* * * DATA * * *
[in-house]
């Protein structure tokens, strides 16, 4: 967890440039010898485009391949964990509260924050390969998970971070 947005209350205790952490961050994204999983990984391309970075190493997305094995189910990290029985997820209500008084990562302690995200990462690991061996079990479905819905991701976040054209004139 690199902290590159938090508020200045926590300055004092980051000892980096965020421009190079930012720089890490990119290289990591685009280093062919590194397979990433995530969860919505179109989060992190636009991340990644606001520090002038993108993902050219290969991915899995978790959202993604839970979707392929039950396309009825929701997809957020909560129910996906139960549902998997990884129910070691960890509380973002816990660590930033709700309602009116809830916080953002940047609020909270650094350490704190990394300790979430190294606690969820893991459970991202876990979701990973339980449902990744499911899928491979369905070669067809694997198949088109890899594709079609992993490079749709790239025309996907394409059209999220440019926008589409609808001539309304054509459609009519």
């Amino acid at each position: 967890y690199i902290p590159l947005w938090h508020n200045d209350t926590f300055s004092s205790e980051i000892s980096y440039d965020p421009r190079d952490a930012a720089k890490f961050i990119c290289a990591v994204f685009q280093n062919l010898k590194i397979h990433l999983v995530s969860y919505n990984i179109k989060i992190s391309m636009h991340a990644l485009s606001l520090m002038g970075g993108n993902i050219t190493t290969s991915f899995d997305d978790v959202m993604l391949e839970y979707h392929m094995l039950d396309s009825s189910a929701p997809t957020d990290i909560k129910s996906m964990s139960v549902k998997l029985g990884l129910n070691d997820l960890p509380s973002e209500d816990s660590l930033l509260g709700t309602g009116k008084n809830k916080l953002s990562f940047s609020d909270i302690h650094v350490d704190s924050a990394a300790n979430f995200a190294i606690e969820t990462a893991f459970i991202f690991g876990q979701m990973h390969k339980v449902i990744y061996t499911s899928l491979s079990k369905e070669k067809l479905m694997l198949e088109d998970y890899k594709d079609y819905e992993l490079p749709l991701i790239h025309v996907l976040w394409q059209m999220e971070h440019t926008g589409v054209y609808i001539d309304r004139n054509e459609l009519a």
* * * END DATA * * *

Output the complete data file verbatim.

[in-house]
């Protein structure tokens, strides 16, 4: 967890440039010898485009391949964990509260924050390969998970971070 947005209350205790952490961050994204999983990984391309970075190493997305094995189910990290029985997820209500008084990562302690995200990462690991061996079990479905819905991701976040054209004139 690199902290590159938090508020200045926590300055004092980051000892980096965020421009190079930012720089890490990119290289990591685009280093062919590194397979990433995530969860919505179109989060992190636009991340990644606001520090002038993108993902050219290969991915899995978790959202993604839970979707392929039950396309009825929701997809957020909560129910996906139960549902998997990884129910070691960890509380973002816990660590930033709700309602009116809830916080953002940047609020909270650094350490704190990394300790979430190294606690969820893991459970991202876990979701990973339980449902990744499911899928491979369905070669067809694997198949088109890899594709079609992993490079749709790239025309996907394409059209999220440019926008589409609808001539309304054509459609009519």
């Amino acid at each position: 967890y690199i902290p590159l947005w938090h508020n200045d209350t926590f300055s004092s205790e980051i000892s980096y440039d965020p421009r190079d952490a930012a720089k890490f961050i990119c290289a990591v994204f685009q280093n062919l010898k590194i397979h990433l999983v995530s969860y919505n990984i179109k989060i992190s391309m636009h991340a990644l485009s606001l520090m002038g970075g993108n993902i050219t190493t290969s991915f899995d997305d978790v959202m993604l391949e839970y979707h392929m094995l039950d396309s009825s189910a929701p997809t957020d990290i909560k129910s996906m964990s139960v549902k998997l029985g990884l129910n070691d997820l960890p509380s973002e209500d816990s660590l930033l509260g709700t309602g009116k008084n809830k916080l953002s990562f940047s609020d909270i302690h650094v350490d704190s924050a990394a300790n979430f995200a190294i606690e969820t990462a893991f459970i991202f690991g876990q979701m990973h390969k339980v449902i990744y061996t499911s899928l491979s079990k369905e070669k067809l479905m694997l198949e088109d998970y890899k594709d079609y819905e992993l490079p749709l991701i790239h025309v996907l976040w394409q059209m999220e971070h440019t926008g589409v054209y609808i001539d309304r004139n054509e459609l009519a």